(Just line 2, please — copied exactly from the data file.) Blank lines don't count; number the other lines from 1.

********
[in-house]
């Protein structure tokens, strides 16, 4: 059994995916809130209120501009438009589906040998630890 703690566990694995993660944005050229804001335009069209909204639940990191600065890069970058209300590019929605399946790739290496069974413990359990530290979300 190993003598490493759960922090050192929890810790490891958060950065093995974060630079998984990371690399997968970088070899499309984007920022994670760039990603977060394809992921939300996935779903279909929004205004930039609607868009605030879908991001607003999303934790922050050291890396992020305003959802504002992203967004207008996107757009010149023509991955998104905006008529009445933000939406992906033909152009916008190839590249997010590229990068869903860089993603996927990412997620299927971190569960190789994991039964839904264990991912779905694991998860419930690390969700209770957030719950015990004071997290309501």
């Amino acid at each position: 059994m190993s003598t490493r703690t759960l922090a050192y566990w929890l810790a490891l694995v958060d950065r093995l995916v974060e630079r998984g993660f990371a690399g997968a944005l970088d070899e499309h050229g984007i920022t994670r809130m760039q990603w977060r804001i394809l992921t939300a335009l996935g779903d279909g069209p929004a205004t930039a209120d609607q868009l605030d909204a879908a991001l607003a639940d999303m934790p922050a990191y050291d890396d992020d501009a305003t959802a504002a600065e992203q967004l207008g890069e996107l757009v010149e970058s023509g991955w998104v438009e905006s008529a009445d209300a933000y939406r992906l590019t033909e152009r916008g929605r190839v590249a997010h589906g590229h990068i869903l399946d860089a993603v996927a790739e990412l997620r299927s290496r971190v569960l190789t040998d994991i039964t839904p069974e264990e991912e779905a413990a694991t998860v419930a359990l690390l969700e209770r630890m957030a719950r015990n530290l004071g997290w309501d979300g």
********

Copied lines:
């Protein structure tokens, strides 16, 4: 059994995916809130209120501009438009589906040998630890 703690566990694995993660944005050229804001335009069209909204639940990191600065890069970058209300590019929605399946790739290496069974413990359990530290979300 190993003598490493759960922090050192929890810790490891958060950065093995974060630079998984990371690399997968970088070899499309984007920022994670760039990603977060394809992921939300996935779903279909929004205004930039609607868009605030879908991001607003999303934790922050050291890396992020305003959802504002992203967004207008996107757009010149023509991955998104905006008529009445933000939406992906033909152009916008190839590249997010590229990068869903860089993603996927990412997620299927971190569960190789994991039964839904264990991912779905694991998860419930690390969700209770957030719950015990004071997290309501």